Lesson 3: Interview Etiquette
Your qualifications and skills are only a part of what the hiring manager is looking for. Whether you get the job depends largely on how you behave at the interview—what you do, what you say, and how you say it.
From the first time you walk through the door to the handshake on your way out, this lesson will help you learn how to behave in a business setting. Using basic interview etiquette can improve your chances of landing the job.
You'll have to appear professional, confident, and capable. You will be judged not only on your ability to do the job itself, but also on how well you will get along with the people with whom you will be working. The hiring manager watches your communication skills and your manners to predict whether you'll work well with others.
Top 10 tips for interviews
- Be on time. If you're going to be late, show that you are respectful of the interviewer's time and call to say when you'll be arriving.
- Thank the interviewer for taking the time to meet with you, both at the beginning of the interview and again at the end.
- Dress appropriately. If you arrive dressed too casually or too formally, the situation can be uncomfortable for both you and the person interviewing you.
- Introduce yourself to the receptionist and to everyone you meet in the organization.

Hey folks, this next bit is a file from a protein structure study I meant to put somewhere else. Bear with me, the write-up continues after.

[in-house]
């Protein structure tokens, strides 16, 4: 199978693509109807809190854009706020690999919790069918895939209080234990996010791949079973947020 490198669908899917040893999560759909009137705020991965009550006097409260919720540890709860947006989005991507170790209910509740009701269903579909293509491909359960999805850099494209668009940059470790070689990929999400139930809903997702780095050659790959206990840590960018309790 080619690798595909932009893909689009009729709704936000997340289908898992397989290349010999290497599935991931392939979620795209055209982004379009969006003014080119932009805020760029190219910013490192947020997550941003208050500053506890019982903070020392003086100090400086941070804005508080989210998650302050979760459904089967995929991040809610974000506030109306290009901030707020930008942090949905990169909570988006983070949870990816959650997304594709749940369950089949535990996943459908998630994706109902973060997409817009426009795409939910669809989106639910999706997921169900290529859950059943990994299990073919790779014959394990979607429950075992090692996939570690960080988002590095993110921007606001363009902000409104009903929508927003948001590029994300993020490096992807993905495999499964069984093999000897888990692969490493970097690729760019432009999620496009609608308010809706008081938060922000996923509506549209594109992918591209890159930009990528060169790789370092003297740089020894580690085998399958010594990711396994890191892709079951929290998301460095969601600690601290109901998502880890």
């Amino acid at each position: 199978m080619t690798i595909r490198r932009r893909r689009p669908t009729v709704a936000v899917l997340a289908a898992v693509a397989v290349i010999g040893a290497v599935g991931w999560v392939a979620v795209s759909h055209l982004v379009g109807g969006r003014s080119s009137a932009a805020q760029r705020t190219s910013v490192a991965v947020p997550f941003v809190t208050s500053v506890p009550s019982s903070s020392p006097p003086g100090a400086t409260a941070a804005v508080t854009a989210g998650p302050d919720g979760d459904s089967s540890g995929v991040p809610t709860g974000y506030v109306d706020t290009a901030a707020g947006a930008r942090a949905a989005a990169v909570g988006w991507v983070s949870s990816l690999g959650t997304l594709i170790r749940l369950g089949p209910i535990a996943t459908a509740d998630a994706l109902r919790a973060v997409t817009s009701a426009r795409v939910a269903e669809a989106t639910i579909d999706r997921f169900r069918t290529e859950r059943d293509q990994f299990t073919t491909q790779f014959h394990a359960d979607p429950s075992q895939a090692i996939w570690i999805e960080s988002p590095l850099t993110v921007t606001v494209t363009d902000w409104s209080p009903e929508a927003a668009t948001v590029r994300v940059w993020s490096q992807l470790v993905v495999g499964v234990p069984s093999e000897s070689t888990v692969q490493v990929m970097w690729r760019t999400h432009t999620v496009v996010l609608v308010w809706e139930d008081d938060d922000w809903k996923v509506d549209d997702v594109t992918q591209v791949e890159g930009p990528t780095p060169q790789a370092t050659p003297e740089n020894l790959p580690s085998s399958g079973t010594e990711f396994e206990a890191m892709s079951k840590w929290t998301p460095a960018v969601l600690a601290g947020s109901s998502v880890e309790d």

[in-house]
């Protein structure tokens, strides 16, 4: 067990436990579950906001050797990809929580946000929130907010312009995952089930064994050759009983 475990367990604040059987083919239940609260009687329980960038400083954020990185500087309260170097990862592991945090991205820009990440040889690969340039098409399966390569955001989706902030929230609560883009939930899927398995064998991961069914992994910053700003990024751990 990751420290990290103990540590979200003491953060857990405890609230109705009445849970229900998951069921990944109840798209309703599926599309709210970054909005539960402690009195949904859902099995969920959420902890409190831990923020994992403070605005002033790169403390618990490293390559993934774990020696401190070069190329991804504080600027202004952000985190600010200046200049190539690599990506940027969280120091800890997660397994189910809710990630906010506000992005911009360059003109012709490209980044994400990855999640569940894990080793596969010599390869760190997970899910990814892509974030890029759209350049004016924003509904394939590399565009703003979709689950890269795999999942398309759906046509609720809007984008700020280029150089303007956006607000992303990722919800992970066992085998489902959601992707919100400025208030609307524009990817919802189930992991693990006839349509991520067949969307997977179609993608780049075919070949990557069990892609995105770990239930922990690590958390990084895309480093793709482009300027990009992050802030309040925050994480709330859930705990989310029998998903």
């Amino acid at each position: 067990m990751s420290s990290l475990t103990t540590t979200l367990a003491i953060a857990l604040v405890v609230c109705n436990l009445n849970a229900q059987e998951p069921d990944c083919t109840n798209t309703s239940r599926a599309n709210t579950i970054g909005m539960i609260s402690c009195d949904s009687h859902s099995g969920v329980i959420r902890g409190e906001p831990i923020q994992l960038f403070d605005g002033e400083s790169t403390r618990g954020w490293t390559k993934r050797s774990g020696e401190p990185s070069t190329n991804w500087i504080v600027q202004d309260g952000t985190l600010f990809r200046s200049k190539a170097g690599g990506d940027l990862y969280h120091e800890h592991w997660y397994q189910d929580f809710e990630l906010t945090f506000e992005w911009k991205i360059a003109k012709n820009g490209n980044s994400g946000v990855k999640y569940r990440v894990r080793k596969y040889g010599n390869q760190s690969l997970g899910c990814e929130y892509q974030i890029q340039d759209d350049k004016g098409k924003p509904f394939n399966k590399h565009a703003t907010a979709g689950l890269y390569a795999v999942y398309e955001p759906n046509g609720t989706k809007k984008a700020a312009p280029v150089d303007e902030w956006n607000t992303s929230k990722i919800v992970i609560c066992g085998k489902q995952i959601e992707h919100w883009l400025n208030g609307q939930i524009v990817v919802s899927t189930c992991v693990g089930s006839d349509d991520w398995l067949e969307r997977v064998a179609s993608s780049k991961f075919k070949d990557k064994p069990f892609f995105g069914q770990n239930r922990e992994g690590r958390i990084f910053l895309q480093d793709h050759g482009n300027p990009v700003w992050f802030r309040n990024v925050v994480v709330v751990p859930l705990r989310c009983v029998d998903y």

- Shake hands with everyone, using a firm (but not forceful) grip, and make strong eye contact.
- Place your loose items on the floor next to your seat, in your lap, or on the side table, coffee table, or in front of you at a conference table. Your briefcase or bag should be kept at your feet, not on a chair or table.
- Do not ask for refreshments. If refreshment is offered, you can accept it. If you are asked to dine out as part of your interview, use good table manners.
- Keep electronic devices turned completely off. A phone set to vibrate will interrupt the meeting.
- Consider taking notes, though this isn't expected. It's a good way though to show that you're interested, and you can refer back to specific information later on.
- Keep a positive and friendly attitude. This includes ending on a high note and sharing your enthusiasm about the possibility of working there.
The tone of your voice
Oftentimes your tone of voice communicates more than your words do. You can say you know how to perform the job duties, but if it doesn't sound like you do, then you won't inspire much confidence in the hiring manager.
Here are a few pointers for how to sound more confident...
- Pause before answering in order to gather your thoughts. A five-second pause may seem like a long time to you, but it will likely show the interviewer that you have considered your answer.
- Stick with a factual but interested tone. Avoid raising the pitch of your voice at the end of a statement. Doing so can change the tone of your statement to that of a question, which makes you seem uncertain. Avoid using the same tone for every answer, though, as it can make you sound bored.